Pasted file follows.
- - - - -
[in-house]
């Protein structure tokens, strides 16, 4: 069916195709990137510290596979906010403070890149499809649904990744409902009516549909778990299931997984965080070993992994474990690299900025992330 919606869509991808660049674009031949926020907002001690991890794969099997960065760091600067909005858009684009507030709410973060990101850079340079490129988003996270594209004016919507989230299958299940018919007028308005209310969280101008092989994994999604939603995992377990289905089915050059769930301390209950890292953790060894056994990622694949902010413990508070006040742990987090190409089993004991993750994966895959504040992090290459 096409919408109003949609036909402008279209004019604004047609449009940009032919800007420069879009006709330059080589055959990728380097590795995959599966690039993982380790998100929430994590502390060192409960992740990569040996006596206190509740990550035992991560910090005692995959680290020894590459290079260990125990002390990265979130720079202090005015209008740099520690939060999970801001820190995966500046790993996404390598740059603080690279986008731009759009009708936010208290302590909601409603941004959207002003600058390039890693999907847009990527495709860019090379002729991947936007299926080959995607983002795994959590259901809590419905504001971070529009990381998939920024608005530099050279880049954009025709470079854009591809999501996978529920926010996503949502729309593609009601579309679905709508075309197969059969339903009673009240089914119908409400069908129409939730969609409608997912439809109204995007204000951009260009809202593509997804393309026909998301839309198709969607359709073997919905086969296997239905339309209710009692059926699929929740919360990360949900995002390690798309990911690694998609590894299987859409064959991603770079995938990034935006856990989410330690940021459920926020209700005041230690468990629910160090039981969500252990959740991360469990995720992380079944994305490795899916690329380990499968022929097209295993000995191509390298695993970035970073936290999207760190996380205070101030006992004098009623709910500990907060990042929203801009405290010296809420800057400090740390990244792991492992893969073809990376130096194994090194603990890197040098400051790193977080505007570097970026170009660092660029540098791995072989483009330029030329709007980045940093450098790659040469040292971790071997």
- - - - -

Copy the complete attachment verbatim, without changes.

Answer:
[in-house]
């Protein structure tokens, strides 16, 4: 069916195709990137510290596979906010403070890149499809649904990744409902009516549909778990299931997984965080070993992994474990690299900025992330 919606869509991808660049674009031949926020907002001690991890794969099997960065760091600067909005858009684009507030709410973060990101850079340079490129988003996270594209004016919507989230299958299940018919007028308005209310969280101008092989994994999604939603995992377990289905089915050059769930301390209950890292953790060894056994990622694949902010413990508070006040742990987090190409089993004991993750994966895959504040992090290459 096409919408109003949609036909402008279209004019604004047609449009940009032919800007420069879009006709330059080589055959990728380097590795995959599966690039993982380790998100929430994590502390060192409960992740990569040996006596206190509740990550035992991560910090005692995959680290020894590459290079260990125990002390990265979130720079202090005015209008740099520690939060999970801001820190995966500046790993996404390598740059603080690279986008731009759009009708936010208290302590909601409603941004959207002003600058390039890693999907847009990527495709860019090379002729991947936007299926080959995607983002795994959590259901809590419905504001971070529009990381998939920024608005530099050279880049954009025709470079854009591809999501996978529920926010996503949502729309593609009601579309679905709508075309197969059969339903009673009240089914119908409400069908129409939730969609409608997912439809109204995007204000951009260009809202593509997804393309026909998301839309198709969607359709073997919905086969296997239905339309209710009692059926699929929740919360990360949900995002390690798309990911690694998609590894299987859409064959991603770079995938990034935006856990989410330690940021459920926020209700005041230690468990629910160090039981969500252990959740991360469990995720992380079944994305490795899916690329380990499968022929097209295993000995191509390298695993970035970073936290999207760190996380205070101030006992004098009623709910500990907060990042929203801009405290010296809420800057400090740390990244792991492992893969073809990376130096194994090194603990890197040098400051790193977080505007570097970026170009660092660029540098791995072989483009330029030329709007980045940093450098790659040469040292971790071997």